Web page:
• Give yourself more than one day to look. I came over on a Saturday with only that day to look, so it was stressful and I kind of took the first thing I found. I love my apartment but it's too expensive, and I wish I had a shorter lease so I could get into something cheaper.
  • Narrow down what is essential to you and what you can give or take, then get a book from the gas station or go the the website and pick a few places that fit your location and essentials. Call them, make appointments if needed, and go visit them all in one week.
  • Apartment guides are pretty good, but driving around you see many more "for rent" signs.
  • There are good deals. It is best to find things in the newspaper. That's where smaller complexes and cheaper rent are.
  • Try to get off-street parking. There are a lot of break-in and vandalism problems.
  • Don't settle, look around.
  • Look on Craig's list. Decide which areas of town you want to live in. Drive around and get a feel for all the neighborhoods and find out which one has the best feel for you and all the amenities you'd want to have in your neighborhood. Then make sure you look at several different rental units before deciding on one. You need to compare what you are getting for your money and which one is the best deal.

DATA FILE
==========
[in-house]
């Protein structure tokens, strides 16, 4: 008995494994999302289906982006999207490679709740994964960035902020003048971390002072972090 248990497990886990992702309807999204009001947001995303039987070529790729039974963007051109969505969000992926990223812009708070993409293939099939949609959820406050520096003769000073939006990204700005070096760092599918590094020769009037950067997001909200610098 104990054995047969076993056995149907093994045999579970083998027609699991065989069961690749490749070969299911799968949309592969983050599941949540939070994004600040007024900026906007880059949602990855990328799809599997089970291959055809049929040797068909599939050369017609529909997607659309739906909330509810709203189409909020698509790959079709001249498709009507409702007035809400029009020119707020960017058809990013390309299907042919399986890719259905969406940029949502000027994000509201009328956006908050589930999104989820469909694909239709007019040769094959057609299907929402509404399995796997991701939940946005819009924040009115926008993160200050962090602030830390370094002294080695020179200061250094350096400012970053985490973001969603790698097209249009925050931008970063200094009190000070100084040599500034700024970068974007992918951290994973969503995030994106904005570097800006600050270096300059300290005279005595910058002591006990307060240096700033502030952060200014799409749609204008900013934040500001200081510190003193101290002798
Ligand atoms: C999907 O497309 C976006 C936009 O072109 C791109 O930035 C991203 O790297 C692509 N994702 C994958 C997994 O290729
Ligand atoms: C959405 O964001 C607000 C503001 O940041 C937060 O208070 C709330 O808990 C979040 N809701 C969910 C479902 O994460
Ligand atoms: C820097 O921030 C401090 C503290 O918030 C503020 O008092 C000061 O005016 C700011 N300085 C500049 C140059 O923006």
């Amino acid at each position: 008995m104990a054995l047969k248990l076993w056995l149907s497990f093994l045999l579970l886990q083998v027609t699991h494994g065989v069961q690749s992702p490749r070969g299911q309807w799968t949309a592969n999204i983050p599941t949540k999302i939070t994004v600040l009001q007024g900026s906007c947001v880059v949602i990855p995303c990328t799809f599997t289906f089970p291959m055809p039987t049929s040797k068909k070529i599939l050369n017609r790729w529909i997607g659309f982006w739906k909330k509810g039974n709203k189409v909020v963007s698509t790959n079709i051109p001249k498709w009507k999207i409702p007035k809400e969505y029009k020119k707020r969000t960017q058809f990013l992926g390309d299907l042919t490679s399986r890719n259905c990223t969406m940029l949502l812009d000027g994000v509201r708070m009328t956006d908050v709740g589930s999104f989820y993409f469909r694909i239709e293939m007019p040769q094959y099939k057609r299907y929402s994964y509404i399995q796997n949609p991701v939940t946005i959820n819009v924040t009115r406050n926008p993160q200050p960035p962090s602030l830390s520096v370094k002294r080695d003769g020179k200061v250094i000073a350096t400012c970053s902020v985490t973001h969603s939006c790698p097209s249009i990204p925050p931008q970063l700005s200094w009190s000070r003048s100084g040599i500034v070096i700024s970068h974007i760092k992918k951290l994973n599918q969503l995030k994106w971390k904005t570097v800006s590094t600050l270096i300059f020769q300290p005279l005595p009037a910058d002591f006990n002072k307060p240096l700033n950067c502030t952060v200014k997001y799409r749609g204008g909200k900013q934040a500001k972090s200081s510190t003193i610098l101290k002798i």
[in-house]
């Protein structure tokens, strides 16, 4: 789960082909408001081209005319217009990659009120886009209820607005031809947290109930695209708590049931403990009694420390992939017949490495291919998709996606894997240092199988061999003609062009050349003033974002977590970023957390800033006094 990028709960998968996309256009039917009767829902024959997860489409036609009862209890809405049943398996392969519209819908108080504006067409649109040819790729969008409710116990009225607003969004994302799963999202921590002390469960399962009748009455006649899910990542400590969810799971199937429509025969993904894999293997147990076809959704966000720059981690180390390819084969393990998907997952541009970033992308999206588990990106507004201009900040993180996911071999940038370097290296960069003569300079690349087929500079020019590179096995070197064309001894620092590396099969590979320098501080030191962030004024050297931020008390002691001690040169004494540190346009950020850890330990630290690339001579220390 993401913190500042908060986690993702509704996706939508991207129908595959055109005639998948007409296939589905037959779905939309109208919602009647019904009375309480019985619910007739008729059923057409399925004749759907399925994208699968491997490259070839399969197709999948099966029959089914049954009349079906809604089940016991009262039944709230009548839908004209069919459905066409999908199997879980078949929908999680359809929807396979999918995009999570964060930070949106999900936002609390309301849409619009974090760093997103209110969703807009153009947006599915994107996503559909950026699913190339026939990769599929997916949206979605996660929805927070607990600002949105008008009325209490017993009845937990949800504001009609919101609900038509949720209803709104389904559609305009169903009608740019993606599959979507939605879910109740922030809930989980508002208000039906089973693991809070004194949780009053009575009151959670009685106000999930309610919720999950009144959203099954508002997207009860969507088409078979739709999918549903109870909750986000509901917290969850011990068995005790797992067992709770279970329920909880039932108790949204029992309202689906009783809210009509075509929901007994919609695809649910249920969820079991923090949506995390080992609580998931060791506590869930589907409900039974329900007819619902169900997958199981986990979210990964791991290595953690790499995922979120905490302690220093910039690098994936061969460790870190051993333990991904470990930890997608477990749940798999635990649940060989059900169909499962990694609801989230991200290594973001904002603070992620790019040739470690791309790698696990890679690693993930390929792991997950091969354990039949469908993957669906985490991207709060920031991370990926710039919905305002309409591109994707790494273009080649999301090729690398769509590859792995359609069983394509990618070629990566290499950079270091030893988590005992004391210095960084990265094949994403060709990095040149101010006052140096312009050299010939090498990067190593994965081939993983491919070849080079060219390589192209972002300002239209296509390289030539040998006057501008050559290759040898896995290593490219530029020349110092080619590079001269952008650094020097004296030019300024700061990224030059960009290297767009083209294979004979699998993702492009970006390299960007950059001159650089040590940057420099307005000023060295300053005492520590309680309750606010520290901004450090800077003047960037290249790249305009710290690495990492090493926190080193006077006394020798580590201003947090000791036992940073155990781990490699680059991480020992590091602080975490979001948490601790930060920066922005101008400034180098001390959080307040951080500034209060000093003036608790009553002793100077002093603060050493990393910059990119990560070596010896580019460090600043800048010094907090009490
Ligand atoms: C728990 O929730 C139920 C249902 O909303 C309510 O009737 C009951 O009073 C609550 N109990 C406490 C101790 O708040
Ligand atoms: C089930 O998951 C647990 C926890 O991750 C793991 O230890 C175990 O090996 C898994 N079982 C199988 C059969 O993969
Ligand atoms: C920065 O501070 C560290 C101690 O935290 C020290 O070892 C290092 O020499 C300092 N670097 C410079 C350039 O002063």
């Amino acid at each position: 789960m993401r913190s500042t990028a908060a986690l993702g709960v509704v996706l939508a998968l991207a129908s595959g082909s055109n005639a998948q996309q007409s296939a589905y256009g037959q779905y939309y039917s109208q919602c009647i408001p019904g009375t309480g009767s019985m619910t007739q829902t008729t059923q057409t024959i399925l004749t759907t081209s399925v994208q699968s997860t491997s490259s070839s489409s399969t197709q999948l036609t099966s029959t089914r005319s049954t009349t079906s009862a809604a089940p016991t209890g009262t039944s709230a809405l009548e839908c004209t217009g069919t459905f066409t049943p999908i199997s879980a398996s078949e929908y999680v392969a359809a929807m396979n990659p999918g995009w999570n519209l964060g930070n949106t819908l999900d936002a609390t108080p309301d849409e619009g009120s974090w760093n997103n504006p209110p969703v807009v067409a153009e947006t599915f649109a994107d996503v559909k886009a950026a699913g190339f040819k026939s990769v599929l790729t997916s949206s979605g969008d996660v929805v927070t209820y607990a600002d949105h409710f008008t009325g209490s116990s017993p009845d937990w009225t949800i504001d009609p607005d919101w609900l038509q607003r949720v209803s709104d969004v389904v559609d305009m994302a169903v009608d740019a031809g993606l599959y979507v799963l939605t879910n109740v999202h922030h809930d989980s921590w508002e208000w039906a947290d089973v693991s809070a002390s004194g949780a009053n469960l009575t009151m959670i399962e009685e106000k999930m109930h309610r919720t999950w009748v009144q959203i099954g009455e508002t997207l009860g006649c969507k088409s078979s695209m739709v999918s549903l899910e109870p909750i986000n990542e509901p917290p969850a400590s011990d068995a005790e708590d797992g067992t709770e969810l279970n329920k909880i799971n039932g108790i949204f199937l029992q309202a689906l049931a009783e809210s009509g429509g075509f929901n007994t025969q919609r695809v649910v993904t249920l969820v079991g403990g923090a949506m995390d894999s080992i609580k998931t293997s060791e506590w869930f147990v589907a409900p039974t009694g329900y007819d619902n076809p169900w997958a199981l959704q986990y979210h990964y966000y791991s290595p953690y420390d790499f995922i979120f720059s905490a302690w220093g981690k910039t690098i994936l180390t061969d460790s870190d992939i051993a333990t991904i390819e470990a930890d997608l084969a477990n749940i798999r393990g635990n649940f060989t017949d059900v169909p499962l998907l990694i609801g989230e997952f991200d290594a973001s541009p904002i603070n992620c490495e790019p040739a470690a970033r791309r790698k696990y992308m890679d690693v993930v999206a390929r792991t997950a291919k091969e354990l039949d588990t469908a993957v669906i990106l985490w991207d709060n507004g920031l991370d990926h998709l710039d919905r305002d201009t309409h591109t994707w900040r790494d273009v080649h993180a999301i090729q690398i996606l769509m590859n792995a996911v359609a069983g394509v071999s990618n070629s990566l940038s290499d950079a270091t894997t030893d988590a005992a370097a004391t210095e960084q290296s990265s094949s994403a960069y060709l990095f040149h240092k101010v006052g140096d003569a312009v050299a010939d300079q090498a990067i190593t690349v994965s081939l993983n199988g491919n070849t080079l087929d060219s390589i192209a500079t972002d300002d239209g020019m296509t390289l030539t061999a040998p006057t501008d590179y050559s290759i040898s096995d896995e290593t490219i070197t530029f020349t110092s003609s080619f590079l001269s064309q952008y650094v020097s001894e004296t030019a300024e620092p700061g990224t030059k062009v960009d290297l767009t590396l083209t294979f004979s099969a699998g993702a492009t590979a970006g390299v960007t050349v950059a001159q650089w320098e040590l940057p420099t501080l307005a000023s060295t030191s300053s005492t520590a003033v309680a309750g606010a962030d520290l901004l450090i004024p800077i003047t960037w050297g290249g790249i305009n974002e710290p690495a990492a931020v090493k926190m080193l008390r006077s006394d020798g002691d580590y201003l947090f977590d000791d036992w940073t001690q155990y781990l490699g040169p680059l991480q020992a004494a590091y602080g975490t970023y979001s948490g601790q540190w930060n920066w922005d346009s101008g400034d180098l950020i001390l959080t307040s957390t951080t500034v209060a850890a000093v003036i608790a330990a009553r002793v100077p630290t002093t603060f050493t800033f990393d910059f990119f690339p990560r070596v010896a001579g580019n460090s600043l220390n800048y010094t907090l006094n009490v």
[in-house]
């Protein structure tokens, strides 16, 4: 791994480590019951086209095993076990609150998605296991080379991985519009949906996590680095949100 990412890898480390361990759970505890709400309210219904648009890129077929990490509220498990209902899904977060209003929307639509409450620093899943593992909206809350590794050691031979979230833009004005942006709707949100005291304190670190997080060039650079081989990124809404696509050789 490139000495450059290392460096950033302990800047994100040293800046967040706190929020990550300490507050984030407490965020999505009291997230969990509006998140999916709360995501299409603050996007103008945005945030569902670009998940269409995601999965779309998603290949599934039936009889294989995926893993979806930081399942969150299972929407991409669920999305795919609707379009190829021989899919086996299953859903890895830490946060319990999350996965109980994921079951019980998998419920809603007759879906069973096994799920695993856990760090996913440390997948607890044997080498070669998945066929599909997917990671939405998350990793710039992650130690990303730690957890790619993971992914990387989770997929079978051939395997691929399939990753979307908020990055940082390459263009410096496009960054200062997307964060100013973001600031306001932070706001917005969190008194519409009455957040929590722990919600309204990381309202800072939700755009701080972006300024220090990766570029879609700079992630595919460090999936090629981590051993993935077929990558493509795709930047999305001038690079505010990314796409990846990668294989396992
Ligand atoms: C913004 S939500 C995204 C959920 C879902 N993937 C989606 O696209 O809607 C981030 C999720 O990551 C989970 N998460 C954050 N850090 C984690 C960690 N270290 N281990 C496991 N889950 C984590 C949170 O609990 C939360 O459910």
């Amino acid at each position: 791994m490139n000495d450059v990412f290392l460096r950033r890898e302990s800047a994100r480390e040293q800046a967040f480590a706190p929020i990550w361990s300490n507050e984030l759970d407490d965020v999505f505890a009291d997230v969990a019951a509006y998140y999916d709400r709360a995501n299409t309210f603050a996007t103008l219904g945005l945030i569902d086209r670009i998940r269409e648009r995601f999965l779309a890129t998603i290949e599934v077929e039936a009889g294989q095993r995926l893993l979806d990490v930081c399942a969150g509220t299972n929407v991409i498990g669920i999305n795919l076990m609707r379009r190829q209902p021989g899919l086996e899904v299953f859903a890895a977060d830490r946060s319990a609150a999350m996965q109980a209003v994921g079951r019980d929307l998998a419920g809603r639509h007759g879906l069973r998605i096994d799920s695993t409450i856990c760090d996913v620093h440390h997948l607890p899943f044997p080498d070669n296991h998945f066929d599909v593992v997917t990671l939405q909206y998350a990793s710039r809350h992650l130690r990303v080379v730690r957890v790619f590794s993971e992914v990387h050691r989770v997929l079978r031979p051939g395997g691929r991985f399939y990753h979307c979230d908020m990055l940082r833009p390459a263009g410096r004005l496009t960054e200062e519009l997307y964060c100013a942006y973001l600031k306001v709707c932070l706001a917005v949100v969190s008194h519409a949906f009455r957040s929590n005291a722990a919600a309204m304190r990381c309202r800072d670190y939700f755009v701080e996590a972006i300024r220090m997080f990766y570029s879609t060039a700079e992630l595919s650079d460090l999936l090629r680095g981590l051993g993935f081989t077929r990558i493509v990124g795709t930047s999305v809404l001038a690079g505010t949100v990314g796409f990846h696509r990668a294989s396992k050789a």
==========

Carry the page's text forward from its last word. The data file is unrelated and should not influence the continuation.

• Look in person rather than calling places. It may take more time, but you'll get better information and a better feel for the place you are looking at and the management you might be dealing with in the future.
  • Interview your landlord. Make sure they have a good record with previous renters. They should be reliable and preferably on site.
  • Craigslist is where I found this. There is also the nursing student roommate search on FB. The Apartment Finder only has the more expensive, fancier apartments. Use the Apartment Finder if you have money.
  • Call back in July, around the 10th and they will know whether they have openings.

General tips